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In the Spring of 2007, enveloped in an increasing flood of information about global warming and a potential meltdown of the earth itself, 18 students at Sciences-Po in Paris got together to brainstorm in search of a new paradigm that could reverse the ominous degradation of our world but at the same time improve our quality of life.

These students come from various European countries, mainly France but also Germany and Denmark. Among them were some who had lived or traveled in the USA, Australia and England, and several in the group had done volunteer work in so-called developing countries of the “south”.

We approached the subject by studying the Smart Growth movement in the USA, holding on to what has worked well, and then trying to fix what has not produced the best possible results. I suggested three guidelines for our work at the outset of the course:

A search for alternatives to the icon of Growth. First, I noted that “growth” is repeated ad infinitum in other university classes so this would be a rare chance to consider alternatives. We stipulated that the economic growth model as we know it has failed the majority of the earth’s population, not only environmentally but economically. For every $100 of economic growth, only 66 cents actually leads to the alleviation of poverty.

Quality of life as a motivation, rather than fear. Second, we decided that even if the potential of global catastrophe is an entirely legitimate concern, saving the environment cannot be a question of sacrifice based on fear. Rather, it needs to be linked to an improvement in quality of life.

Exclude sectarian politics. Third and last, we decided that we should steer clear of partisan politics or sectarian stances. We felt from the get-go that even if a majority of environmentalists seem to come from the left, many of the smart growth principles are certainly embraced by citizens on the right, while the “developmentalist” left seems to be in conflict with many environmental principles. In order to emphasize this point, I showed the students an article about the catastrophe of single-use zoning (separation of residence from commerce) and sprawl from an American magazine on the libertarian right.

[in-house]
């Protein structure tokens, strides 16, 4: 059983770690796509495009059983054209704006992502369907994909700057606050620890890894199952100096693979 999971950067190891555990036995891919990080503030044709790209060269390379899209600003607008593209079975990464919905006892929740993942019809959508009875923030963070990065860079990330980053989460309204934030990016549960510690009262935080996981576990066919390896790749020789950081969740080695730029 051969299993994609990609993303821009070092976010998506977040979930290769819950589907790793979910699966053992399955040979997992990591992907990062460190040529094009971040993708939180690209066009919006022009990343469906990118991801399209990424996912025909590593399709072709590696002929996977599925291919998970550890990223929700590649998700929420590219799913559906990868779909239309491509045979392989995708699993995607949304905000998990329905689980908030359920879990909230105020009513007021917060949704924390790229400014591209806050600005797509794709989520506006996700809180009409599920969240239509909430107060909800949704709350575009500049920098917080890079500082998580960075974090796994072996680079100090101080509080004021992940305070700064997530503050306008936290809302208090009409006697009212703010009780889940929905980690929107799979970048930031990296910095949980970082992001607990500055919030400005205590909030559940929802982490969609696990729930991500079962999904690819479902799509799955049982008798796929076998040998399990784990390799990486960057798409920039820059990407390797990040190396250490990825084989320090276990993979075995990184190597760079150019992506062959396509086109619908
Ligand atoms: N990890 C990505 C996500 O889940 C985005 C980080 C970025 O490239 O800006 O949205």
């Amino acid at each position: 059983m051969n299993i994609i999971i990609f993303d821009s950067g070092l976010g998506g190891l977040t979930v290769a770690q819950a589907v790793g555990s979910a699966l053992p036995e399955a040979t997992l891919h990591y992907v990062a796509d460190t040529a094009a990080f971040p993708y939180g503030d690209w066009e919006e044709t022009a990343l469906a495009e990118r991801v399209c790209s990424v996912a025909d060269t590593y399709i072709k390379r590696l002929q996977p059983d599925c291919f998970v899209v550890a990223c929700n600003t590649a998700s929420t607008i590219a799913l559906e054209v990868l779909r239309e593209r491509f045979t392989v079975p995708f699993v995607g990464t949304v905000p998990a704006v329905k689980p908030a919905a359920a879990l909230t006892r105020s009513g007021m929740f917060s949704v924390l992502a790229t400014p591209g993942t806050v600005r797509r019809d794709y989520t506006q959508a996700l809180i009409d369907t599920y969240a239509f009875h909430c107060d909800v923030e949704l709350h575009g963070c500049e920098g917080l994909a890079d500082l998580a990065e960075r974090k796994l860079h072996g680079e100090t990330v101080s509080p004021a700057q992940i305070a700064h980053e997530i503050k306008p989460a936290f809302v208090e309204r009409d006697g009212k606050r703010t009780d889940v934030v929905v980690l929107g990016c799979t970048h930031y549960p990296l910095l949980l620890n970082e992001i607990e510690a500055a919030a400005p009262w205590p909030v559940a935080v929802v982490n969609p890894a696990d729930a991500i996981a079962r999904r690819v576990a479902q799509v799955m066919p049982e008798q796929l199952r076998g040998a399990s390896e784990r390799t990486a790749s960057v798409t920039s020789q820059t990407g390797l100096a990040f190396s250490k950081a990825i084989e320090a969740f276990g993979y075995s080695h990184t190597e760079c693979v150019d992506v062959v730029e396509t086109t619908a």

Though we did draw up these guidelines, we decided to not box ourselves into any one notion, and we were willing to think the unthinkable and look into the possibility of sustainable degrowth, from Ivan Illich through Serge Latouche, considering that a contracting economy in developed countries might be best for everyone if the degrowth were targeted to the most destructive industries.      

These three points seem simple enough but it took us many lively exploratory debates in order to decide on our ultimate areas of focus. The following essays included in this work in progress begin with basic principles and then extend to more specific approaches and solutions. The participants were encouraged to think a lot, do as much research as possible but then to write as concisely as possible, with the idea that sometimes less can give us more.

Smart growth advocates in the USA might benefit from the different nuances that come from European perspectives, while opponents of smart growth might do well to consider the opinions of students and scholars who are not part of the American political landscape.

One final note of applause for the contributors to this collection: they are not writing in their language of birth, but I would wager that they would perform magnificently in an English language work setting.

Mark Cramer

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